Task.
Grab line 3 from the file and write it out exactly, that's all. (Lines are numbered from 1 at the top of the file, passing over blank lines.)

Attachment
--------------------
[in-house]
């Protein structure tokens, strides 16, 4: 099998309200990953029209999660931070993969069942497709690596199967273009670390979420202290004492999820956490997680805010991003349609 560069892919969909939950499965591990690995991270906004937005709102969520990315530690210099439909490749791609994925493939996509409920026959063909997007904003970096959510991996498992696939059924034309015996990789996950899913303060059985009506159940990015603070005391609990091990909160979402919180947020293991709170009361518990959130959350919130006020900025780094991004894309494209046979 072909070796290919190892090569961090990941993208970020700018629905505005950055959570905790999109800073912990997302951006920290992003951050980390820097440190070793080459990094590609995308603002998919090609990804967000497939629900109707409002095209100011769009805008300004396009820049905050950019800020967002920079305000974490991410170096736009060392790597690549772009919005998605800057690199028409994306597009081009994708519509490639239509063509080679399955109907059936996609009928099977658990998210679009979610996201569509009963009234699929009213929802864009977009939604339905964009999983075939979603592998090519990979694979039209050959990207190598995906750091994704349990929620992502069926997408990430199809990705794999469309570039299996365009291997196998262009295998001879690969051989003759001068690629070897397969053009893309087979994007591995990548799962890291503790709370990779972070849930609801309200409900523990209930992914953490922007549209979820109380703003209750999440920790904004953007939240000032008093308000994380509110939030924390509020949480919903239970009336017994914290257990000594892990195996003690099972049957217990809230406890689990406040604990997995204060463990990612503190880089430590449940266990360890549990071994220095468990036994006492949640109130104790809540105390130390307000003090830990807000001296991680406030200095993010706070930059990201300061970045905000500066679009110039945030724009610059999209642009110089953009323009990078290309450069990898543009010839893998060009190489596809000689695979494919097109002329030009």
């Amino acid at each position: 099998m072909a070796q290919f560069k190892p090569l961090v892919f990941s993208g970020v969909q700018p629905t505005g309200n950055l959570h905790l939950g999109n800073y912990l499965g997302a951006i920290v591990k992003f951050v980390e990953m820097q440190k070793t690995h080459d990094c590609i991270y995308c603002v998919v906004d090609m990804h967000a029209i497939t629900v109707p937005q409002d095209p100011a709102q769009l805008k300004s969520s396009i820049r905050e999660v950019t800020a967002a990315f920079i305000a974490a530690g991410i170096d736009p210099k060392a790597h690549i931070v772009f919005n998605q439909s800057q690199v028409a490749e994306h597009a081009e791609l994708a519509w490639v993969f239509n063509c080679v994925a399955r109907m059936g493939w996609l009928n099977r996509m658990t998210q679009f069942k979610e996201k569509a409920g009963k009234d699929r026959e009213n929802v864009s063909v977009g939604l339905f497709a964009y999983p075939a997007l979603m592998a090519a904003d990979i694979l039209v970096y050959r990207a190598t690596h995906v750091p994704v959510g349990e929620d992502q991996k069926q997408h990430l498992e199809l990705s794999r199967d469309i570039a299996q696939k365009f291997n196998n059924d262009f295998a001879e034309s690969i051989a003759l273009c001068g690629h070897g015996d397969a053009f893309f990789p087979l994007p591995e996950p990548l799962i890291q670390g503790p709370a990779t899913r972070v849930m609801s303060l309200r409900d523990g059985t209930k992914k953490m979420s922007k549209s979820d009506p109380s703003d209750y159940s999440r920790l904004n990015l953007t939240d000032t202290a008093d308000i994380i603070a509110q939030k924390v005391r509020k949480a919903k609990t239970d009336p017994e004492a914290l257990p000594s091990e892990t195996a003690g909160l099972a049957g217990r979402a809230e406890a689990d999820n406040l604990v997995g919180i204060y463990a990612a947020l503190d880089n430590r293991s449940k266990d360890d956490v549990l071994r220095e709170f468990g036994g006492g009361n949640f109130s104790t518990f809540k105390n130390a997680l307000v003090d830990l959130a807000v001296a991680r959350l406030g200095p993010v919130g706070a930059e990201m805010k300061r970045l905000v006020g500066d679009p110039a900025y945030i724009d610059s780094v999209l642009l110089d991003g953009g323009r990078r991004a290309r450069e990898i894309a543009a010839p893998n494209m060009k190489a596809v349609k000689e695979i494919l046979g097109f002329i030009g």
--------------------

């Amino acid at each position: 099998m072909a070796q290919f560069k190892p090569l961090v892919f990941s993208g970020v969909q700018p629905t505005g309200n950055l959570h905790l939950g999109n800073y912990l499965g997302a951006i920290v591990k992003f951050v980390e990953m820097q440190k070793t690995h080459d990094c590609i991270y995308c603002v998919v906004d090609m990804h967000a029209i497939t629900v109707p937005q409002d095209p100011a709102q769009l805008k300004s969520s396009i820049r905050e999660v950019t800020a967002a990315f920079i305000a974490a530690g991410i170096d736009p210099k060392a790597h690549i931070v772009f919005n998605q439909s800057q690199v028409a490749e994306h597009a081009e791609l994708a519509w490639v993969f239509n063509c080679v994925a399955r109907m059936g493939w996609l009928n099977r996509m658990t998210q679009f069942k979610e996201k569509a409920g009963k009234d699929r026959e009213n929802v864009s063909v977009g939604l339905f497709a964009y999983p075939a997007l979603m592998a090519a904003d990979i694979l039209v970096y050959r990207a190598t690596h995906v750091p994704v959510g349990e929620d992502q991996k069926q997408h990430l498992e199809l990705s794999r199967d469309i570039a299996q696939k365009f291997n196998n059924d262009f295998a001879e034309s690969i051989a003759l273009c001068g690629h070897g015996d397969a053009f893309f990789p087979l994007p591995e996950p990548l799962i890291q670390g503790p709370a990779t899913r972070v849930m609801s303060l309200r409900d523990g059985t209930k992914k953490m979420s922007k549209s979820d009506p109380s703003d209750y159940s999440r920790l904004n990015l953007t939240d000032t202290a008093d308000i994380i603070a509110q939030k924390v005391r509020k949480a919903k609990t239970d009336p017994e004492a914290l257990p000594s091990e892990t195996a003690g909160l099972a049957g217990r979402a809230e406890a689990d999820n406040l604990v997995g919180i204060y463990a990612a947020l503190d880089n430590r293991s449940k266990d360890d956490v549990l071994r220095e709170f468990g036994g006492g009361n949640f109130s104790t518990f809540k105390n130390a997680l307000v003090d830990l959130a807000v001296a991680r959350l406030g200095p993010v919130g706070a930059e990201m805010k300061r970045l905000v006020g500066d679009p110039a900025y945030i724009d610059s780094v999209l642009l110089d991003g953009g323009r990078r991004a290309r450069e990898i894309a543009a010839p893998n494209m060009k190489a596809v349609k000689e695979i494919l046979g097109f002329i030009g």